Hamstring injuries are common in all sports, especially those that require acceleration and change of direction such as Australian Rules Football and Soccer. An article published by Mjolsnes, R. et al, 2004 reported that hamstring injuries account for 11% of the running injuries and 16-23% of the injuries in Australian Rules Football. For soccer this ranged between 12-17% of injuries. When we take a look at some of the causes of hamstring injuries. The biggest risk factor for an individual developing a hamstring injury is having had a past history of hamstring injuries. Causative factors can include inadequate hamstring strength, strength imbalances between the hamstrings and quadricep and/or bilateral hamstring strength deficits. Other suggested predisposing factors include: poor hamstring flexibility, fatigue and improper warm ups.
This article published by Mjolsnes, R. et al, 2004 looked at whether eccentric hamstring exercises were more effective than concenctric hamstring exercises at developing eccentric hamstring strength. What they found from this study is that concentric and eccentric strength training is mode specific. They also found that in a group of untrained individuals that eccentric strength training was more effective than concentric strength training on eccentric peak torque at 6 weeks (based on 2 sessions per week). There has been research that suggests that hamstring injuries are more likely to occur during the eccentric muscle action.
The Nordic Hamstring Exercise
The Nordic Hamstring Exercise is a great way for 2 people to train their hamstring eccentrically. There is no need to purchase expensive equipment such as the Glute-Ham Raise. A report published by Lorenz, D. & Reiman, M. 2011 reported that individuals who perform the Nordic Exercise Program 1-2* per week over 10 weeks had a reduced risk of hamstring injury compared to those who didn’t perform this program. To read more on eccentric training and this program, please click here.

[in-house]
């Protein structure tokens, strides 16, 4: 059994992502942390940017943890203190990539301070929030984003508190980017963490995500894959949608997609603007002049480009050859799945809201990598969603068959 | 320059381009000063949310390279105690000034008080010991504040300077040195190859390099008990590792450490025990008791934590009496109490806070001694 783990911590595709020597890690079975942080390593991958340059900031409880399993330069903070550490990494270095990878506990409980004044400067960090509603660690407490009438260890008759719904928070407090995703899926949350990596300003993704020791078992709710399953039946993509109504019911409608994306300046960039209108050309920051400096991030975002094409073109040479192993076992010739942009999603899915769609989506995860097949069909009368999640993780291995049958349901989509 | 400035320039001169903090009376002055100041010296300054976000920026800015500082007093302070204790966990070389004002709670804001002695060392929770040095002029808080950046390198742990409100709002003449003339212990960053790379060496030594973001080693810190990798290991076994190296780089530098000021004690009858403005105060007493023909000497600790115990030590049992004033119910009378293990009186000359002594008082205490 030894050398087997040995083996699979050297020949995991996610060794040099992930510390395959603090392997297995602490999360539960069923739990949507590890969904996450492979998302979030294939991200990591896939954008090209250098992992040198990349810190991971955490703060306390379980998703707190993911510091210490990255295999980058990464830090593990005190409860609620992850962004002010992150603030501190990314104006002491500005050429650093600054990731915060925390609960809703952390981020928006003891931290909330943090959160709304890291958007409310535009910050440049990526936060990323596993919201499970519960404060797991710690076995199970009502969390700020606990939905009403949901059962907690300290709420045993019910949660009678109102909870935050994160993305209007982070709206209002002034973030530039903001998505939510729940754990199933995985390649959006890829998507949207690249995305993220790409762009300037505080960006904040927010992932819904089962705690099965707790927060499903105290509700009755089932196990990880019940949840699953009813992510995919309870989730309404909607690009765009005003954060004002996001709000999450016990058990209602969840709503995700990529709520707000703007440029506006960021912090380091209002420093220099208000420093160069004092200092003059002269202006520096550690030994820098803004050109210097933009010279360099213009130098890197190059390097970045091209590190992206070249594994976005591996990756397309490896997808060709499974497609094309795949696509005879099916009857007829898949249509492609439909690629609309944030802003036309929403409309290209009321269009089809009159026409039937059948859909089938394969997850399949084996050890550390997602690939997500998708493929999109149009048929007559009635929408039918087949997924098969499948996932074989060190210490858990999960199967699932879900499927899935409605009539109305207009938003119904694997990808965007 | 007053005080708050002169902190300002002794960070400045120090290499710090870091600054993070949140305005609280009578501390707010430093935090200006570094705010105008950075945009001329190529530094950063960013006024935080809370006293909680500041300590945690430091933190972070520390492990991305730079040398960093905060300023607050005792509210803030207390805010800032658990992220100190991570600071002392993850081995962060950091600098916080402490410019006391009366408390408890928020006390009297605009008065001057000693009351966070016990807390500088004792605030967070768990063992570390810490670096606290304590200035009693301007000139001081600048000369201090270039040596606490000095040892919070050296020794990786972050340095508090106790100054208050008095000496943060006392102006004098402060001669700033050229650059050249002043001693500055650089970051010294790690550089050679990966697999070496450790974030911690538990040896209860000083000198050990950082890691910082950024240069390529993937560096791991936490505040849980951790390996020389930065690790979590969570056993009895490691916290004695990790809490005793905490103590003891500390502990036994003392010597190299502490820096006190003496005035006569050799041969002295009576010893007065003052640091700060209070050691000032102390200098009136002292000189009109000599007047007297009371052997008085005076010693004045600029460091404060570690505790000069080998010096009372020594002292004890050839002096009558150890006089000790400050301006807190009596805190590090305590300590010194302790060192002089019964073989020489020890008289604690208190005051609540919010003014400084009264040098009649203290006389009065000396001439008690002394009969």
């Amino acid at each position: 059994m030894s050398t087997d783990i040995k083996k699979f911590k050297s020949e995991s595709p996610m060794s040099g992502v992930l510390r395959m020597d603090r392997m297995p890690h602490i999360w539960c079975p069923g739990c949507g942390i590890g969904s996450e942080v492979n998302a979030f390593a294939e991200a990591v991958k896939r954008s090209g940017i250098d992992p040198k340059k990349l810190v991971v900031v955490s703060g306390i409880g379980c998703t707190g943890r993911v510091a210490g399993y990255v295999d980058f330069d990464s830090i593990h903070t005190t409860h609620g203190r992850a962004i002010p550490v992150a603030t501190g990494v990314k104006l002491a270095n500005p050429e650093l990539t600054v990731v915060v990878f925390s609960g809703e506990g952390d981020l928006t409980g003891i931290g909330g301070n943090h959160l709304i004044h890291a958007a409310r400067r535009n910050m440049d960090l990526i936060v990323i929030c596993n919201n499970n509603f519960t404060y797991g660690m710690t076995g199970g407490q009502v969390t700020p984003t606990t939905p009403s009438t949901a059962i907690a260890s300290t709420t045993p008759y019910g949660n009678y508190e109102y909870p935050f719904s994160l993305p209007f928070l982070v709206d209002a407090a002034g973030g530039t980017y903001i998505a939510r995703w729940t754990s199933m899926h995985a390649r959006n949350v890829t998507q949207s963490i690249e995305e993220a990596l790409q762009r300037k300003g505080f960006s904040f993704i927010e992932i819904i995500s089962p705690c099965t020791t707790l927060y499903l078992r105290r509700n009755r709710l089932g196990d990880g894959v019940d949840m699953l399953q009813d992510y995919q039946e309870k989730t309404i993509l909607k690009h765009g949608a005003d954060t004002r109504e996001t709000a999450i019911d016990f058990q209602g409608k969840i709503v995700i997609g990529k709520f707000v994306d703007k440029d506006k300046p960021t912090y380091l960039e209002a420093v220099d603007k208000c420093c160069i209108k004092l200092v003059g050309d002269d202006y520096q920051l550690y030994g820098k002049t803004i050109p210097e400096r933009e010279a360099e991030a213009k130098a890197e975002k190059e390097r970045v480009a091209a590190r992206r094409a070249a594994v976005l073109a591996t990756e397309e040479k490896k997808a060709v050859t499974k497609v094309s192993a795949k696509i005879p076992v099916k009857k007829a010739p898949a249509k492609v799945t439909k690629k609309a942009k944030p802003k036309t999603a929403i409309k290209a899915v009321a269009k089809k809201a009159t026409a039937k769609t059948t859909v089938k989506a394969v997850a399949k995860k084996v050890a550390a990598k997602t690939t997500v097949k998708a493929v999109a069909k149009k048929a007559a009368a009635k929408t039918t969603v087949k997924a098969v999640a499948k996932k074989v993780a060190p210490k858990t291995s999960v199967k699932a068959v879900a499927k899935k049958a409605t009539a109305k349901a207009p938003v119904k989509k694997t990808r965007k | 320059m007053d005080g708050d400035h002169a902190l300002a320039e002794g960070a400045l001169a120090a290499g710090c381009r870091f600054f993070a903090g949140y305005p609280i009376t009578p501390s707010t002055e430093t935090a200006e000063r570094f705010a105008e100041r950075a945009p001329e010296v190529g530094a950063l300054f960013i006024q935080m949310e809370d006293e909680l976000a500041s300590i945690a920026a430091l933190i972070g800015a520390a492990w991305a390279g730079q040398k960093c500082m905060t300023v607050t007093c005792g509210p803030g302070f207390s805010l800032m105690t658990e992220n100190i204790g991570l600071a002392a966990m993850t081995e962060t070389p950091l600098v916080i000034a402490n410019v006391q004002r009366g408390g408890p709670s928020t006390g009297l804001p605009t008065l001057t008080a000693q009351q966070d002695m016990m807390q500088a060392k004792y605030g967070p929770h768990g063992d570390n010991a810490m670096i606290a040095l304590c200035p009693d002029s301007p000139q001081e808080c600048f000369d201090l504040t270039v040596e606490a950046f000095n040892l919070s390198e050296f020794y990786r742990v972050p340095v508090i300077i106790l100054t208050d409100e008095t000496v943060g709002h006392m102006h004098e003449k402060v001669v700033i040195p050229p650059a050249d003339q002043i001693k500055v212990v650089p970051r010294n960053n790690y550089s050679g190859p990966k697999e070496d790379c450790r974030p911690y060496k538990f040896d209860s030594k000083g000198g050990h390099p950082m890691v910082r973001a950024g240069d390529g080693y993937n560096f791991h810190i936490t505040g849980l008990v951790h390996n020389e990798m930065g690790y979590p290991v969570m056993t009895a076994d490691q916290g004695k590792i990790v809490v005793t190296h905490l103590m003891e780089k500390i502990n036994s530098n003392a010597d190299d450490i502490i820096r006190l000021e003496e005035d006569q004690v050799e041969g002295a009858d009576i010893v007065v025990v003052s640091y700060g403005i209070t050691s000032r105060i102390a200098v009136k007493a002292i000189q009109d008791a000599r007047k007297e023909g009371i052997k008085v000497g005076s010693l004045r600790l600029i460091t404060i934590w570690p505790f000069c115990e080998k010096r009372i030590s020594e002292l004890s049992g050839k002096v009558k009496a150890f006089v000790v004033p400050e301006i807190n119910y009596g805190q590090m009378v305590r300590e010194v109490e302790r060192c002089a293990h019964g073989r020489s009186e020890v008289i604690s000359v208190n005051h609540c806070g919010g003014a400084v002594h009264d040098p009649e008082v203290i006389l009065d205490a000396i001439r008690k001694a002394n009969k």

Next time you are thinking of adding some hamstring dominant exercises into ones resistance training program or rehabilitation program, be sure to trial the Nordic Hamstring exercise. Other exercises that are great for training the hamstrings eccentrically include: Glute Ham Raise, Single Leg Deadlift, Romanian Deadlift, Good Morning and Swiss Ball Single Leg Hip Extension
Lorenz, D. & Reiman, M. The role and implementation of eccentric training in athletic rehabilitation: tendinopathy, hamstring strains, and acl rehabilitation. The International Journal Of Sports Physical Therapy. March 2011. Vo. 6. No. 1. pp. 27.
Mjolsnes, R. et al. A 10-wee randomized trial comparing eccentric vs. concentric hamstring strength training in well-trained soccer players. Scandinavian Journal Of Medicine & Science In Sports. 2004. 14: 311 – 317.
Note: Before trying any exercise, it is important to seek guidance to determine whether a specific exercise is appropriate. It is also important to seek coaching from someone who is qualified to do so.
This blog was written by Osteopath Heath Williams. Heath is the director of Principle Four Osteopathy and Corporate Work Health Australia. Principle Four Osteopathy is one of Melbourne City CBD 3000 leading Osteopathic clinics. The clinic is located in the heart of the Melbourne CBD at 29 Somerset Place (near the corner of Little Bourke & Elizabeth St). Appointments can be made by calling 03 9670 9290 or booking online @ https://principlefourosteopathy.com.au/.